Click Map for Details

Flag Counter

Thursday, February 13, 2014

The Crucifixion Viewed after a Little Experience

When did the crucifixion begin to make a difference in your own life? (Serendipity Bible 10th Anniversary Edition, page 1425).

It is not uncommon for children to be raised in homes where parents will do anything possible to genuinely benefit their children—commonly to the point of self-sacrifice and even in extreme cases to the point of death. Likewise soldiers and emergency personnel die for others in combat or disasters.

What makes the crucifixion of Jesus different? After leaving a loving home, it took a while for it to completely sink into my thick skull that generally speaking the people I meet and greet in the world have less than absolute commitment to my welfare. I would quickly add this applies to my own disposition relative to the welfare of others as well. In other words, the general rule is that interpersonal commitment is strictly limited. Now in this context the sacrifice made by Jesus is exceptional—even singularly so—since he died because of and despite of the sins of mankind, and he did so with a loving and forgiving spirit. In other words, if I were to give my life for someone, it would almost certainly entail a judgment on my part that the person for whom I was dying was exceptionally deserving. It is extremely unlikely that I would die to save an enemy asshole combatant. But that is precisely what Jesus did. His sacrificial act was redemptive in part because he refused to view the enemy as unworthy, undeserving, and unredeemable. Rather than seek to destroy assholes, he lovingly sought to redeem those tragically blind to their own misguided passions.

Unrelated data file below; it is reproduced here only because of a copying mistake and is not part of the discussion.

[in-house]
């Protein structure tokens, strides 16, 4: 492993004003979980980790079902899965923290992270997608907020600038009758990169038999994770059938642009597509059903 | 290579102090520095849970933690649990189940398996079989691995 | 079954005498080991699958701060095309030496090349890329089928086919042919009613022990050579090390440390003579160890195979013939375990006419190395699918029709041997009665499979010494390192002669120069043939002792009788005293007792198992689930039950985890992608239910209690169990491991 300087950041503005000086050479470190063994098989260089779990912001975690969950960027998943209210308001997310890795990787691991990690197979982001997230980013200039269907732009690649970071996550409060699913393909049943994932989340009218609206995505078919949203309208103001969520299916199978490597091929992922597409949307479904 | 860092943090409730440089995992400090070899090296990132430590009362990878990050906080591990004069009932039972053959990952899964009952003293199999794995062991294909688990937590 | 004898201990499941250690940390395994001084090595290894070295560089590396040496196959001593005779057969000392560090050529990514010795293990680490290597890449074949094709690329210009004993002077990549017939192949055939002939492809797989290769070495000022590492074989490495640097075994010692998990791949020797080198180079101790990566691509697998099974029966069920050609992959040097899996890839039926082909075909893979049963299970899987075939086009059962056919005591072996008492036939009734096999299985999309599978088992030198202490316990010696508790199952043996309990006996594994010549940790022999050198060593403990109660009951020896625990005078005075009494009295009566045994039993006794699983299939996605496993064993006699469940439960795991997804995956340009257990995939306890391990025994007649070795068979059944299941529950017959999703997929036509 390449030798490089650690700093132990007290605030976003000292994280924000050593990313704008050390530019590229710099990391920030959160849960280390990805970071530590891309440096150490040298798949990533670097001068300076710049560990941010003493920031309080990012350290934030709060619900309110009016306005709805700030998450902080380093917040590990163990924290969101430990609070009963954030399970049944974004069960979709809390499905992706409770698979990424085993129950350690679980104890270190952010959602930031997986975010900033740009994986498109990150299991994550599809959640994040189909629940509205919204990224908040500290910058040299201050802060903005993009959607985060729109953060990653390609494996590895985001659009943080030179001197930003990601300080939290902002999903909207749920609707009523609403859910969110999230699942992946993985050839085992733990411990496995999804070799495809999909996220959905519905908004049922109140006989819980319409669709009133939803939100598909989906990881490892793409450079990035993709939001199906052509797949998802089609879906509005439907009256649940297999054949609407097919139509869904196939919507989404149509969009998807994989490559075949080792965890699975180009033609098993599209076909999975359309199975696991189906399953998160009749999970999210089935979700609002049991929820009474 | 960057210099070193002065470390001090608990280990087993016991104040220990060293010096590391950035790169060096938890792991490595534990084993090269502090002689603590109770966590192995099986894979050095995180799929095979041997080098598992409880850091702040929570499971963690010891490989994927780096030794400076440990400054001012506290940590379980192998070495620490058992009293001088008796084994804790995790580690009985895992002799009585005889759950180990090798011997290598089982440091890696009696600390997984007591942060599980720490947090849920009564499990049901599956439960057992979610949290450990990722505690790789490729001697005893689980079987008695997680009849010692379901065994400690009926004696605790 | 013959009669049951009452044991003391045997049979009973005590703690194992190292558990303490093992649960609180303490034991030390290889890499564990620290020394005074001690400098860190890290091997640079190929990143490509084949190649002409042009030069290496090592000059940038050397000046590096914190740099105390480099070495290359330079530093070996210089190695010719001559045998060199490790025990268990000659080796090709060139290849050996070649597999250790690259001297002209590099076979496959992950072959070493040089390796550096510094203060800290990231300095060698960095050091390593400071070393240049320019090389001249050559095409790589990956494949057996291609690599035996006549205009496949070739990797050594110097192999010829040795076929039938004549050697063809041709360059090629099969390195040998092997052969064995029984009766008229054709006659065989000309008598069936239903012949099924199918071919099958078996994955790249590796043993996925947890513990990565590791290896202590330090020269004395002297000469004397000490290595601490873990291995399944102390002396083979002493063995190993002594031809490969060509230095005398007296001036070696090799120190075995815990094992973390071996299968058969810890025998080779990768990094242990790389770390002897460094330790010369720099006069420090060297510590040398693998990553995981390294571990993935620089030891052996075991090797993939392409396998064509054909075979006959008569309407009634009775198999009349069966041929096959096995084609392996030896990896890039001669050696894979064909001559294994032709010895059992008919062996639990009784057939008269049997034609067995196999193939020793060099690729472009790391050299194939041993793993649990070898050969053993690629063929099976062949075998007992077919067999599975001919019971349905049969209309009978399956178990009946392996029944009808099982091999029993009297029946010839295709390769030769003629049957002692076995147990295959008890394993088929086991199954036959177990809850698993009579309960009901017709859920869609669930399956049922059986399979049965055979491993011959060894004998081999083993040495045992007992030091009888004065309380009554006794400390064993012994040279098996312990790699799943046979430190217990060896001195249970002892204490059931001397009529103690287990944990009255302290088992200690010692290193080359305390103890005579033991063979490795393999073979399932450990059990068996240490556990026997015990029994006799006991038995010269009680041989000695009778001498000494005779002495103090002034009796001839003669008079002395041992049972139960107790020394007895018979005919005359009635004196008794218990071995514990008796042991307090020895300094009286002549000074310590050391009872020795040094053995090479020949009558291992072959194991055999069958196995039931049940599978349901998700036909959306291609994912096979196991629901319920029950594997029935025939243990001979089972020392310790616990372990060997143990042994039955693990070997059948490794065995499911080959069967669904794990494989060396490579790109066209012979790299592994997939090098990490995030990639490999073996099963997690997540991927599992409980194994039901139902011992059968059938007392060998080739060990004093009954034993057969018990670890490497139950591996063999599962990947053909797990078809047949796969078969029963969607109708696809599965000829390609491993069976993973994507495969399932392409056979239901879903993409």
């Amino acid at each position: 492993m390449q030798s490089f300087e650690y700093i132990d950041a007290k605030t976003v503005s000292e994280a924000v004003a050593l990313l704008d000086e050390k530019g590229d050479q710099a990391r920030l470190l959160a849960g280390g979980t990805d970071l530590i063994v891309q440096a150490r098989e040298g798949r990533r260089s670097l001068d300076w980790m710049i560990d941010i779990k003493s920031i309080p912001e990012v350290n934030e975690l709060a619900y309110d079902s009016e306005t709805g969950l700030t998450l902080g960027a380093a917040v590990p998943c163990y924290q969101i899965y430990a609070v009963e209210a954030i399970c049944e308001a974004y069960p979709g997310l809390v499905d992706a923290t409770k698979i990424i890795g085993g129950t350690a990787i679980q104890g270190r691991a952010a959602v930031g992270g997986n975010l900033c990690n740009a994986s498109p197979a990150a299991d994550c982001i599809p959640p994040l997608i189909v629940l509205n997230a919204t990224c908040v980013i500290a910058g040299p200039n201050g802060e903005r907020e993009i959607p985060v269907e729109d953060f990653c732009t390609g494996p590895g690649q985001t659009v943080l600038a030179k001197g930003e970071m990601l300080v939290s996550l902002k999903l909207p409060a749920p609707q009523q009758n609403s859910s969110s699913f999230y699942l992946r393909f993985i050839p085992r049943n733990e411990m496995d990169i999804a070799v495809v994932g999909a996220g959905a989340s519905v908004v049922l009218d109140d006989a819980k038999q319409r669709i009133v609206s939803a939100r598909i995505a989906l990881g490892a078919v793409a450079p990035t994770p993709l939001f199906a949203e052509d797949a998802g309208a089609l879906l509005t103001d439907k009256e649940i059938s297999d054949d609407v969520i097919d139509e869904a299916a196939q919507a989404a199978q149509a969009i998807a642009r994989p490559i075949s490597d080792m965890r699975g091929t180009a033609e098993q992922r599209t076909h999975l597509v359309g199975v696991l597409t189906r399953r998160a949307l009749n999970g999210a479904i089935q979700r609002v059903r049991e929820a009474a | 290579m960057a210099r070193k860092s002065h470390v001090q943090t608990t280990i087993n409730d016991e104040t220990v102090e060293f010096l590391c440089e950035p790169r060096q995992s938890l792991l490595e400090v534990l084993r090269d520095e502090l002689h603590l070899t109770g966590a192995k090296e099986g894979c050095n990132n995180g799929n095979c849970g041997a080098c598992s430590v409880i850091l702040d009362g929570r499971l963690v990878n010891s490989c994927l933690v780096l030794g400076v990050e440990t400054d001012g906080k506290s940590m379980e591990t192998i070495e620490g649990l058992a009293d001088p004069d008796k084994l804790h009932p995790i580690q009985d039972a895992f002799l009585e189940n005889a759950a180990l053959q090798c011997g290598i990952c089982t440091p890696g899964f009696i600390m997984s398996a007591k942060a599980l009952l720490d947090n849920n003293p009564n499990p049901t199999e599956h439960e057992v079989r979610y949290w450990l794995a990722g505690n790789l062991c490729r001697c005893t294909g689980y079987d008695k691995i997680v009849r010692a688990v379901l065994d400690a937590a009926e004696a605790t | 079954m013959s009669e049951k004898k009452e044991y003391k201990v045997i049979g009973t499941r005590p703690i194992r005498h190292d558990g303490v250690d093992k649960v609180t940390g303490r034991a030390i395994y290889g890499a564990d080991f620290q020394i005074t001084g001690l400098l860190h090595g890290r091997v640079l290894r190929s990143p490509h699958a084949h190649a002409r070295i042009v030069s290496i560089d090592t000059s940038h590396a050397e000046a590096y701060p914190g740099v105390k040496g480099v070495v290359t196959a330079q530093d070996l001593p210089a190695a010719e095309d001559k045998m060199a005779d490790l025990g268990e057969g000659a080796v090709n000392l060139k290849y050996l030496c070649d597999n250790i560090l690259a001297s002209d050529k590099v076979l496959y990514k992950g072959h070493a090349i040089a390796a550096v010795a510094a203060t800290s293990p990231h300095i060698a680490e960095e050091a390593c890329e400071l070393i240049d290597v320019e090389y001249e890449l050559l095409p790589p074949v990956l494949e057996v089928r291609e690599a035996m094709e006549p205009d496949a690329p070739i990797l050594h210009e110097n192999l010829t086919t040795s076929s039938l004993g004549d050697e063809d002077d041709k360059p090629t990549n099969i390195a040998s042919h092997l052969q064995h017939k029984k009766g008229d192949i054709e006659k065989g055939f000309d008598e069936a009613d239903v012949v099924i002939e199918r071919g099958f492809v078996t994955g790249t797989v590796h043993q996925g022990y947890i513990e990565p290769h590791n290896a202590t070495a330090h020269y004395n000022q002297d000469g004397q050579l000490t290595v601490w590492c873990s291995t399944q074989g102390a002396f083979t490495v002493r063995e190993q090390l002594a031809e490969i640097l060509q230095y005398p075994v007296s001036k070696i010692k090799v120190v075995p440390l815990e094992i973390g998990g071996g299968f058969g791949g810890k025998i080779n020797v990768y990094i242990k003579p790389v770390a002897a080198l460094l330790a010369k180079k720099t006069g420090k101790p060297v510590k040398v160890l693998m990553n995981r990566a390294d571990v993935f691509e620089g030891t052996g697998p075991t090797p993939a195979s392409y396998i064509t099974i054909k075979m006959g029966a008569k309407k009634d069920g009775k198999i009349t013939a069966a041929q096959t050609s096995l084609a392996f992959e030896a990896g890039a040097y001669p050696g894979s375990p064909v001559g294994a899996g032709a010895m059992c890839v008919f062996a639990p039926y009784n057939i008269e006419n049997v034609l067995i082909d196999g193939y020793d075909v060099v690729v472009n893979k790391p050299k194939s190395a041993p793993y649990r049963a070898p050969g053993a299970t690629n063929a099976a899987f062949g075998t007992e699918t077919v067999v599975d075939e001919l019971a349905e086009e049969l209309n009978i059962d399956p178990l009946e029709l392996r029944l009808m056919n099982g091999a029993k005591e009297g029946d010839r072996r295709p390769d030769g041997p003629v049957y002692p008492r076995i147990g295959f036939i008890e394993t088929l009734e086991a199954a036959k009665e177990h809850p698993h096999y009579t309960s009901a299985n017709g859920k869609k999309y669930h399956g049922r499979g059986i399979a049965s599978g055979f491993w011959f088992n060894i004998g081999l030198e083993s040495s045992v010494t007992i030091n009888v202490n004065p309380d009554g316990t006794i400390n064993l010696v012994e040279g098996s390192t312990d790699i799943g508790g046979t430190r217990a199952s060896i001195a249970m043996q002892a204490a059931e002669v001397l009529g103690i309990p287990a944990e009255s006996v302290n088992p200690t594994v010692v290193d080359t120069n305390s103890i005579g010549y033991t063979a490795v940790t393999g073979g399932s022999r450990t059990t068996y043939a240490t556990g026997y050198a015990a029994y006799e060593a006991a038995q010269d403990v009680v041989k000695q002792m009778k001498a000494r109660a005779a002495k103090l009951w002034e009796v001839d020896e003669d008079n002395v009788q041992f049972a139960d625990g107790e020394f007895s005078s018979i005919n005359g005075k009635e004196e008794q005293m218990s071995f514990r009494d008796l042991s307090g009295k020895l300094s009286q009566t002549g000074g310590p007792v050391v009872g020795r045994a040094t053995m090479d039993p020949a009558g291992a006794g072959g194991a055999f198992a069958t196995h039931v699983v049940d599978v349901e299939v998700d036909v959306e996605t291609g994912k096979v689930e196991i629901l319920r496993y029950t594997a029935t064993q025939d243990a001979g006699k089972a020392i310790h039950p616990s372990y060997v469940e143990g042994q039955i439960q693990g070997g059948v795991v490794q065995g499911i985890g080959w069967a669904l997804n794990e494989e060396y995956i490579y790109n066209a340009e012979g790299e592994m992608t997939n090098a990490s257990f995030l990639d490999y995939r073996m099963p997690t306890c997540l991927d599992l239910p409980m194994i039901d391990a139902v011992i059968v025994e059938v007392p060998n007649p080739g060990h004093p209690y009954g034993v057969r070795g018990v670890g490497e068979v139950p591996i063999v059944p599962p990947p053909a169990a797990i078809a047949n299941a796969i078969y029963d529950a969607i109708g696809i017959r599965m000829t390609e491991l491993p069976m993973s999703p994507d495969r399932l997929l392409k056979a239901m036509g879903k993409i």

Print Page